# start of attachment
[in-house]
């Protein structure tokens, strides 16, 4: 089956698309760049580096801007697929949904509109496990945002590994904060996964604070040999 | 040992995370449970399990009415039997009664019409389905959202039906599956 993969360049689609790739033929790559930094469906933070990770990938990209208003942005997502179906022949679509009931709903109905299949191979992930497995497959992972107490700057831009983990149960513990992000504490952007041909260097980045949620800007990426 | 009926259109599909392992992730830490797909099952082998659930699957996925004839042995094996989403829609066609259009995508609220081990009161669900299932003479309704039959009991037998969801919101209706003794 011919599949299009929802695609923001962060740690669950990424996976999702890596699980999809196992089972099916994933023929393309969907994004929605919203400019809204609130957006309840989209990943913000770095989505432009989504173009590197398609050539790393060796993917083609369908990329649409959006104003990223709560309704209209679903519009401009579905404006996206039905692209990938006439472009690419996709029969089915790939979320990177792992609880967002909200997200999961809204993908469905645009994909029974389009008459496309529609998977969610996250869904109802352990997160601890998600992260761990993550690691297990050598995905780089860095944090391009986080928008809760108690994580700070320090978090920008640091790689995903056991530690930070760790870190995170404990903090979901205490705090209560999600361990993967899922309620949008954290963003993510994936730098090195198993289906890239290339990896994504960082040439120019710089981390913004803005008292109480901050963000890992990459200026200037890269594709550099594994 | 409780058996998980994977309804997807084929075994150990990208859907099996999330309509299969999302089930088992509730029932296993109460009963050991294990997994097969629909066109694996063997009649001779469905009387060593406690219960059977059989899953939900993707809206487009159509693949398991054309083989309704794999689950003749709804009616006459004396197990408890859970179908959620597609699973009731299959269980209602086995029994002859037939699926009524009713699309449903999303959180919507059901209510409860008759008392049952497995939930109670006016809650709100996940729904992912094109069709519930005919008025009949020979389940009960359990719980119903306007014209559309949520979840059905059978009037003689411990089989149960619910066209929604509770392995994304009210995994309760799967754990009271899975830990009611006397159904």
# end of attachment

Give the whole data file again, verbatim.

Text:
[in-house]
């Protein structure tokens, strides 16, 4: 089956698309760049580096801007697929949904509109496990945002590994904060996964604070040999 | 040992995370449970399990009415039997009664019409389905959202039906599956 993969360049689609790739033929790559930094469906933070990770990938990209208003942005997502179906022949679509009931709903109905299949191979992930497995497959992972107490700057831009983990149960513990992000504490952007041909260097980045949620800007990426 | 009926259109599909392992992730830490797909099952082998659930699957996925004839042995094996989403829609066609259009995508609220081990009161669900299932003479309704039959009991037998969801919101209706003794 011919599949299009929802695609923001962060740690669950990424996976999702890596699980999809196992089972099916994933023929393309969907994004929605919203400019809204609130957006309840989209990943913000770095989505432009989504173009590197398609050539790393060796993917083609369908990329649409959006104003990223709560309704209209679903519009401009579905404006996206039905692209990938006439472009690419996709029969089915790939979320990177792992609880967002909200997200999961809204993908469905645009994909029974389009008459496309529609998977969610996250869904109802352990997160601890998600992260761990993550690691297990050598995905780089860095944090391009986080928008809760108690994580700070320090978090920008640091790689995903056991530690930070760790870190995170404990903090979901205490705090209560999600361990993967899922309620949008954290963003993510994936730098090195198993289906890239290339990896994504960082040439120019710089981390913004803005008292109480901050963000890992990459200026200037890269594709550099594994 | 409780058996998980994977309804997807084929075994150990990208859907099996999330309509299969999302089930088992509730029932296993109460009963050991294990997994097969629909066109694996063997009649001779469905009387060593406690219960059977059989899953939900993707809206487009159509693949398991054309083989309704794999689950003749709804009616006459004396197990408890859970179908959620597609699973009731299959269980209602086995029994002859037939699926009524009713699309449903999303959180919507059901209510409860008759008392049952497995939930109670006016809650709100996940729904992912094109069709519930005919008025009949020979389940009960359990719980119903306007014209559309949520979840059905059978009037003689411990089989149960619910066209929604509770392995994304009210995994309760799967754990009271899975830990009611006397159904």